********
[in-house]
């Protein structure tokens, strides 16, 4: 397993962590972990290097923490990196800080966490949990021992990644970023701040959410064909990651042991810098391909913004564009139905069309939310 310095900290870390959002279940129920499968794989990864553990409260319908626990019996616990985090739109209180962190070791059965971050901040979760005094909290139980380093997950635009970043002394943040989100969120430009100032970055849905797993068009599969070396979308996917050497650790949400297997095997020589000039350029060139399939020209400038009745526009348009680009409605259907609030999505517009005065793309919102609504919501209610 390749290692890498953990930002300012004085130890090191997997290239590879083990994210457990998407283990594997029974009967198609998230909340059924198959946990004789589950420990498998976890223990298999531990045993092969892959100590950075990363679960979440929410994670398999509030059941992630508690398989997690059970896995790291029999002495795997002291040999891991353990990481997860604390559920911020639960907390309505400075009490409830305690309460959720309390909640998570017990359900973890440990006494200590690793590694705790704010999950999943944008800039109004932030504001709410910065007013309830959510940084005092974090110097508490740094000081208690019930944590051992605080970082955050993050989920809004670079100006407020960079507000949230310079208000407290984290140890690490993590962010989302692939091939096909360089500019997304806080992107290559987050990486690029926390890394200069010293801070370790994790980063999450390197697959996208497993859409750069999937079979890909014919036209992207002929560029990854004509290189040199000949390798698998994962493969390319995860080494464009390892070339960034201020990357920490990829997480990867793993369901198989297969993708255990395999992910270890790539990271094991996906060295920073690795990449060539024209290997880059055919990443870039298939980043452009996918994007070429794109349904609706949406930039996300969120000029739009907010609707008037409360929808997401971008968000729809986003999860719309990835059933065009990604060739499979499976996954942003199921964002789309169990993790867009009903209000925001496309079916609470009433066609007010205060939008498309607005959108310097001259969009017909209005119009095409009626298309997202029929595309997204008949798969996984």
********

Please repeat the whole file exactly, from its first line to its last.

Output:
[in-house]
């Protein structure tokens, strides 16, 4: 397993962590972990290097923490990196800080966490949990021992990644970023701040959410064909990651042991810098391909913004564009139905069309939310 310095900290870390959002279940129920499968794989990864553990409260319908626990019996616990985090739109209180962190070791059965971050901040979760005094909290139980380093997950635009970043002394943040989100969120430009100032970055849905797993068009599969070396979308996917050497650790949400297997095997020589000039350029060139399939020209400038009745526009348009680009409605259907609030999505517009005065793309919102609504919501209610 390749290692890498953990930002300012004085130890090191997997290239590879083990994210457990998407283990594997029974009967198609998230909340059924198959946990004789589950420990498998976890223990298999531990045993092969892959100590950075990363679960979440929410994670398999509030059941992630508690398989997690059970896995790291029999002495795997002291040999891991353990990481997860604390559920911020639960907390309505400075009490409830305690309460959720309390909640998570017990359900973890440990006494200590690793590694705790704010999950999943944008800039109004932030504001709410910065007013309830959510940084005092974090110097508490740094000081208690019930944590051992605080970082955050993050989920809004670079100006407020960079507000949230310079208000407290984290140890690490993590962010989302692939091939096909360089500019997304806080992107290559987050990486690029926390890394200069010293801070370790994790980063999450390197697959996208497993859409750069999937079979890909014919036209992207002929560029990854004509290189040199000949390798698998994962493969390319995860080494464009390892070339960034201020990357920490990829997480990867793993369901198989297969993708255990395999992910270890790539990271094991996906060295920073690795990449060539024209290997880059055919990443870039298939980043452009996918994007070429794109349904609706949406930039996300969120000029739009907010609707008037409360929808997401971008968000729809986003999860719309990835059933065009990604060739499979499976996954942003199921964002789309169990993790867009009903209000925001496309079916609470009433066609007010205060939008498309607005959108310097001259969009017909209005119009095409009626298309997202029929595309997204008949798969996984």